Risa Horowitz


About My Work


Anderson - Work Points to Social Impact of Word Usage

exhibition review, Neutral Ground. Regina Leader Post, July 4, 2002.


"In what was surely an exhausting enterprise, sound-installation artist Risa Horowitz virtually exhausted the English language by systematically recording on digital audio one by one from beginning to end every word entry in the Canadian Oxford Dictionary. Fed through a sound system into the gallery space of her exhibition, melitzah, these 65,835 words, spoken almost mechanically and without any definition attached to them, linger in the air as autonomous sounds. Outside of any connective sequence, such as a sentence, that would provide them with a context and hence a meaning, they are mere vocal utterances.


Not content to let her psychologically obsessive and even ritualistic impulses rest there, Horowitz further fed these sounds into a computerized digital oscilloscope, which transfomed them from sounds into wave patterns. Printing them out afterwards one by one, page by page, on her desktop printer, these words - once sounds but now abstract wavy black lines on white pages - have become visual utterances.


Horowitz then re-collected these individual pages into book form that structurally resembles the dictionary of textual words she started with. Bound into heavy tomes, each representing separate letters of the alphabet, she in effect created a visual lexicon which, while indicating the same words found in the written dictionary that was her source, is far different in form from it.


Working from various platforms, Horowitz interrogates here the nature of words - and their limitations. Whether employing individual ephemeral sounds or an abstract translation of them into visual form, her work is clearly grounded in semiology, a branch of linguistics that examines "signs" (be they words or images), how they represent the things or notions to which they refer, how they contain meaning, how we interpret or decode them, and how we use them.


By strategically extracting the words contained in text form in the dictionary - thus removing them from any authoritative cultural definition - as well as by manipulating their appearance, Horowitz frustrates interpretation and meaning here, exposing thus not only the limitations of these signs but our ability to make sense of them.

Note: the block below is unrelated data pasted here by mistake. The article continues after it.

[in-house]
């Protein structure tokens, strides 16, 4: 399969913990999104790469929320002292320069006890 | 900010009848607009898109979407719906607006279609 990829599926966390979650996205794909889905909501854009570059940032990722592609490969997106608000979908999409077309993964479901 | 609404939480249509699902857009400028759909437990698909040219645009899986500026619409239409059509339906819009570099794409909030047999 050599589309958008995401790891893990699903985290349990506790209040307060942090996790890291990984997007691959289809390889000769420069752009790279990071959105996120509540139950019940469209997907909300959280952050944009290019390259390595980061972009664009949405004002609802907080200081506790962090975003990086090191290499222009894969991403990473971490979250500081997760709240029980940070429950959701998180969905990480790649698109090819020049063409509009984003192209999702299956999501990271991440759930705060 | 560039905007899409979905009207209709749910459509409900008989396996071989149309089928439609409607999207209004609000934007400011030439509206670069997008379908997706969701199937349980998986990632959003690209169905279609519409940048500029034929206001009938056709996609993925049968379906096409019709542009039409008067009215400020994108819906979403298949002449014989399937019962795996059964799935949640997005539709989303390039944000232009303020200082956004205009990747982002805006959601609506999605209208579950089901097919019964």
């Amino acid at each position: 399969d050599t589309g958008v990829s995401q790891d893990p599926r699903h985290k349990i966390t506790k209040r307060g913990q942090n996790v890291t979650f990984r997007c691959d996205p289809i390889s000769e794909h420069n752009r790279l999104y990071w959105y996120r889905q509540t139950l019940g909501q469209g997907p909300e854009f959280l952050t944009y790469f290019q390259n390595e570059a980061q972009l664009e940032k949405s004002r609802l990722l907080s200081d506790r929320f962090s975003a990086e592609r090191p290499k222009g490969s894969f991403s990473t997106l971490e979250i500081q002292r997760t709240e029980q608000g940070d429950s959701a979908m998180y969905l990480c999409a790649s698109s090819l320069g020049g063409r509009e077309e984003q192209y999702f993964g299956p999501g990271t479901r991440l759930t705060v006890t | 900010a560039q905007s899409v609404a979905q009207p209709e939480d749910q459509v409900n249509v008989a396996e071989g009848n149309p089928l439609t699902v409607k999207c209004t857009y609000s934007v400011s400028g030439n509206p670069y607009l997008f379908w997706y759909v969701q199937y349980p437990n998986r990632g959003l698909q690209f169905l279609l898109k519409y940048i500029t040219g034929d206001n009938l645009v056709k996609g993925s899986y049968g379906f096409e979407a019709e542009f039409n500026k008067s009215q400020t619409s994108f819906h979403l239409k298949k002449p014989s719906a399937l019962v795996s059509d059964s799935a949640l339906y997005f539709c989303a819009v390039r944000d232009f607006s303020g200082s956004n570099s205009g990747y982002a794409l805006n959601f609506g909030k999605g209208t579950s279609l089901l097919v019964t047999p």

While these kinds of questions about communication and miscommunication have always been of concern to writers and artists, they are particularly germance at this point in time, given the growing "wired-ness" of the global community and the proliferation of technologies that claim to assist comunication. Using electronic and digital processes in her work in order to engage questions pertaining to the methodologies and technologies of communication, Horowitz, among other things, suggests that contemporary cybernetic culture with its multitude of voices and corresponding multitude of interpretations has as much created a virtual Tower of Babel that defeats communication and social cohesion as it has created a forum that facilitates it.


Indeed, Horowitz' work points to the social impace of how words and language are used. Cognizant that words and their meanings are culturally derived, she engages here not only the politics of language, but also the identity-politics inherent in language. In this regard, it is no accident aht her work is titled melitzah, a Hebrew word with a long and specific history. In addition to meaning "utterance," it is the name applied to the original Biblical Hebrew that resurfaced to supplant rabbinical Yiddish during the 19th century Jewish Enlightenment in Europe, which itself was a rationalist secular intellectual movement that ultimately gave rise to Zionism and the foundation of the state of Israel.

Clearly, Horowitz indicate there is no community without communication. As if to make the point, she intends to extend the life and range of her smart and provocative work by taking it into the digital arena of cyberspace, which itself has its own unique if not hermetic language. In the near future she will create an interactive database that will permit visitors to encounter her liexicon of "melitzah.""


Updated August 2022 | Acknowledgements | Copyright ©1998-2022 Risa Horowitz